Aug 6

Living Room Evangelism

2009 at 12:22 pm   |   by Nicole Whitacre Filed under Homemaking | Hospitality

At our church’s women’s meeting on hospitality a young woman shared a powerful testimony of her mom’s example of hospitality. It is a perfect illustration of John Piper’s quote from yesterday: “Never underestimate the power of your living room as a launching pad for new life and hope and ministry and mission.” May we all be inspired by this woman’s example:


For as long as I can remember, my parents have made hospitality an integral part of our family life. Though my mom has used her home countless times to serve, bless, and welcome relatives and church members, God has recently used her hospitality in evangelism.

Last year, my mom started to befriend my neighbor, (I’ll call her Sue) meeting her for coffee and starting to build a relationship. When my neighbor tragically lost her husband, my parents invited her over for dinner every Wednesday night as a way to offer comfort and support. In order to make our home a place where Sue felt loved and accepted, my mom purposely did nothing out of the ordinary. She didn’t scrub the kitchen floor or prepare a five-course meal or even dress up. She just invited Sue into our family. In order to make Sue feel accepted, my mom incorporated her into our everyday traditions. In our family, everyone has their own napkin ring so that we all know exactly where to sit at the table; so, on Sue’s first night over, my mom got out a new napkin ring and handed it to her, telling her that it was her napkin ring now and that we would look forward to her coming every week. A couple of months later, Sue shared with us how much that simple gesture had meant to her, and that she truly felt part of our family.

Using hospitality in evangelism not only makes your friend part of your family, it also, by God’s grace, demonstrates the gospel in action. From the way my mom cheerfully greets my dad when he walks in the door, to the way my dad gently corrects us, to the way we do our chores without being asked, our everyday actions prove the power of the gospel. When Sue wonders how my mom and dad became such wonderful parents, or how they have such a healthy relationship, my mom has the opportunity to tell her why. Three-fourths of the time their conversations aren’t about the gospel at all; they just talk about life. But while my parents don’t avoid the gospel, they certainly don’t force it either. Rather, they feel that God has more room to work with a firm basis of friendship and trust.

Personally, I really appreciate the way my mom has incorporated our entire family in hospitality. Wednesday nights aren’t a one-woman-show; she’s purposefully includes all of us. Actually, she began integrating us years ago when she trained us to help around the house, to have meaningful conversations with adults, and to welcome others into our family. When my mom first started teaching me to wash the dishes and make my bed, I could never have imagined that God would one day use my chores as a witness to the gospel. But Sue finds it amazing that my brother and I cheerfully start clearing the table without being asked. Evangelism has brought an eternal perspective to my everyday life reminding me that, when the gospel starts working, ordinary life becomes amazing.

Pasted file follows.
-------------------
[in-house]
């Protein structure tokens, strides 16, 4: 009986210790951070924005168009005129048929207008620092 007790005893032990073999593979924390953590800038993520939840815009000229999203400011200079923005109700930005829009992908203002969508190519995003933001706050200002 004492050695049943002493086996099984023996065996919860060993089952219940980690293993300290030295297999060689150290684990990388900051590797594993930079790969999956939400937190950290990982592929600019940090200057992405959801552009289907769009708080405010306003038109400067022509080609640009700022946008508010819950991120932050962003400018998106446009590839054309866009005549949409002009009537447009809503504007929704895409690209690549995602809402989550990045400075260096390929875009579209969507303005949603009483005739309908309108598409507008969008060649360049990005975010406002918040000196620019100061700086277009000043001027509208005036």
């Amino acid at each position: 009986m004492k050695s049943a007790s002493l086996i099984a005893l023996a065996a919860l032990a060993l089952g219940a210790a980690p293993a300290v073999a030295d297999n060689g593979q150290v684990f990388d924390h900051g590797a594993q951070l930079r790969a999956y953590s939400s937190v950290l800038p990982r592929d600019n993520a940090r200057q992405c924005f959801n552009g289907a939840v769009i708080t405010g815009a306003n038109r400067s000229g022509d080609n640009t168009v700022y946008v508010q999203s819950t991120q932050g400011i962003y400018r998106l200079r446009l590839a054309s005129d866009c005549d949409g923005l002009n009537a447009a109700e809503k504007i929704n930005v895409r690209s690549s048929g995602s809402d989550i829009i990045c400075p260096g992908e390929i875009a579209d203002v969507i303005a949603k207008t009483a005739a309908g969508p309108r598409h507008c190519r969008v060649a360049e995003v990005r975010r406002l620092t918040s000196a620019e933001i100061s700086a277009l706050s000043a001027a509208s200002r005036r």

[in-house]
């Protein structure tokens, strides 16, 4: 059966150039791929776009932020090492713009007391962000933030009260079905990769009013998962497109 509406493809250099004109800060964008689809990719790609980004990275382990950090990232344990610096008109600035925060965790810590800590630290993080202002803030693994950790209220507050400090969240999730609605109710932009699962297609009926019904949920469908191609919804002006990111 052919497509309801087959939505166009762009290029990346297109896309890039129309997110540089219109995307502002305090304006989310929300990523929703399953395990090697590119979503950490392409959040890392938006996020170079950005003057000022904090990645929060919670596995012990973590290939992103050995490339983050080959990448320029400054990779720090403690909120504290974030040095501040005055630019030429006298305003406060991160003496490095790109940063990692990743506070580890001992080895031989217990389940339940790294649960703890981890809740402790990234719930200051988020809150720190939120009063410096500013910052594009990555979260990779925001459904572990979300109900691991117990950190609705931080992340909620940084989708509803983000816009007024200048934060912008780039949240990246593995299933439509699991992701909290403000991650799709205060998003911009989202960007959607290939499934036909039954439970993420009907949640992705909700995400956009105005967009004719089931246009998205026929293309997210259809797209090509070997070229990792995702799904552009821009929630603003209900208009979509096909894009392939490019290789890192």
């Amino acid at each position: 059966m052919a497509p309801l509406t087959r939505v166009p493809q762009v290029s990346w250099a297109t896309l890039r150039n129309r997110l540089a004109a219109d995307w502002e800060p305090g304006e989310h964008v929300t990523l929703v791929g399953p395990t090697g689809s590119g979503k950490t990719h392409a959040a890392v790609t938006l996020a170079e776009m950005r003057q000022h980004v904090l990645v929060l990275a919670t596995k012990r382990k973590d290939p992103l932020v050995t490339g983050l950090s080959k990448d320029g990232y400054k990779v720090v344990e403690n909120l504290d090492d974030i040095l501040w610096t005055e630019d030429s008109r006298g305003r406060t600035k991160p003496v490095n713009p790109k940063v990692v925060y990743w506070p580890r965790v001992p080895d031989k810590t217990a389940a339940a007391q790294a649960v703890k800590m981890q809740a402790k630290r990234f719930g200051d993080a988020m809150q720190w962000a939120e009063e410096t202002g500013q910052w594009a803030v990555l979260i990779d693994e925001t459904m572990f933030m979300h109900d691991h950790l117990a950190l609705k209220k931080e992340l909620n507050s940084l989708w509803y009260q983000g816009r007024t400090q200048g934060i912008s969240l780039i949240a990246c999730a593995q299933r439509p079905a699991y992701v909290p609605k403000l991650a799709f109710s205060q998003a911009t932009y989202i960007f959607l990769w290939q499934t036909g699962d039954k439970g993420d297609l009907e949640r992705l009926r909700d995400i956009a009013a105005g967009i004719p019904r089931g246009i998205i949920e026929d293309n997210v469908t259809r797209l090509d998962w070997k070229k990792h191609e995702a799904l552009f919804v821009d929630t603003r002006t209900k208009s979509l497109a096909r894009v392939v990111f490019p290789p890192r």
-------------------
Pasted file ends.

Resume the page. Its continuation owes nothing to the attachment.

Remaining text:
When I look at my mom’s life and the way God is using her to reach the lost, I’m struck by her faithfulness to obey God’s commands, even when it didn’t seem so important. The way my mom uses her hospitality to evangelize began over twenty years ago, as she learned to cook, trained us to do our chores, and began practicing hospitality within the church. Now God is using those gifts, not just to bless Sue, but also her accountant. ‘Her accountant?’ You ask? The Wednesday before Christmas, Sue brought us a tin of peanuts from her accountant, explaining that once she had mentioned our Wednesday dinners to him and that now he always asks about us and our time together and wanted to give us a gift. I think it’s a reminder from God that the effects of our hospitality aren’t confined to our home. All of the little things you’re doing today: changing diapers, correcting math tests, cooking dinner after dinner; they all have an eternal effect.

We no longer see Sue every Wednesday, but dinners with her have become normal: last week we ate diet chicken as we sorted out our schedule for the week. But these dinners, they mean a lot to Sue because they show her that someone cares about her. Our entire family is looking forward to the day when Sue understands that God is the One who cares for her and who makes our care for her possible.

If my mom were here tonight, she’d want you to know that none of this is her doing. It’s all because of God, and it’s all for his glory. He brought Sue into our lives, He led us to extend hospitality to her, and He is using it all to show His love for her.